This report set out to describe the anatomical relationships between retinal neovascular complexes (NVC), the posterior vitreous, and the vitreoretinal interface in patients with proliferative diabetic retinopathy using spectral domain OCT. The following was recorded for each NVC 1) posterior hyaloid face status (attached, detached, tethered to NVC), 2) the presence of vitreoschisis, and 3) the presence or absence of panretinal laser photocoagulation (PRP) scars. Seventy-seven NVCs (51 eyes) were evaluated, 35 of whom had visible PRP scars. Morphologic classification of all 77 NVCs showed that 36 (47%) were flat, 13 (17%) were forward, and 28 (36%) were table-top. Epiretinal membrane was seen in 23 of 77 (30%) scans; 61 (79%) had grown along the outer surface of the posterior hyaloid face, and vitreoschisis was present in 37 (48%). The ‘wolf’s jaw’ configuration was present in 9% and resulted from NVC arising from the arcades and proliferating along the posterior hyaloid face. By contrast, NVCs that invaded the bursa originated from smaller venous tributaries more distant from the arcades. The premacular bursa and prevascular vitreous fissure/perimacular cistern were invaded infrequently, respectively, in 15% and 38% (P=0.137). They found that the posterior hyaloid face was attached in most of the scans in this cohort and that, among these, approximately 48% exhibited vitreoschisis, a higher prevalence than that reported by ultrasound but not as high as definitive histopathology.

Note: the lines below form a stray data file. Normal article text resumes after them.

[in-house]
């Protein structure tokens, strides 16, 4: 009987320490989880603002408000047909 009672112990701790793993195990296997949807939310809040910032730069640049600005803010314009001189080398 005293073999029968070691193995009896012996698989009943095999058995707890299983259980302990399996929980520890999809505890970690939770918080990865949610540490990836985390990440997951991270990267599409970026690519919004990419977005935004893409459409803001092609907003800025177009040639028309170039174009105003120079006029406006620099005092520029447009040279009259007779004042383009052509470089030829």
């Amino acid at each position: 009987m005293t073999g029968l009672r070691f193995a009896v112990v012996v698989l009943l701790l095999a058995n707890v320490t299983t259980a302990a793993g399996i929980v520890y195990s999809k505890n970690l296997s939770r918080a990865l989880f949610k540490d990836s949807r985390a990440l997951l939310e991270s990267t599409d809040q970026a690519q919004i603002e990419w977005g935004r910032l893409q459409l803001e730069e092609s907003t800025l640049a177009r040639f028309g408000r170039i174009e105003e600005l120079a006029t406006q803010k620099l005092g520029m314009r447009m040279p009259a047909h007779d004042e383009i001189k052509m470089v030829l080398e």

Tomographic relationships between retinal neovascularization and the posterior vitreous in proliferative diabetic retinopathy.
Vaz-Pereira S, Dansingani KK, Chen KC, et al.
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Saruban Pasu

Moorfields Eye Hospital, London, UK.

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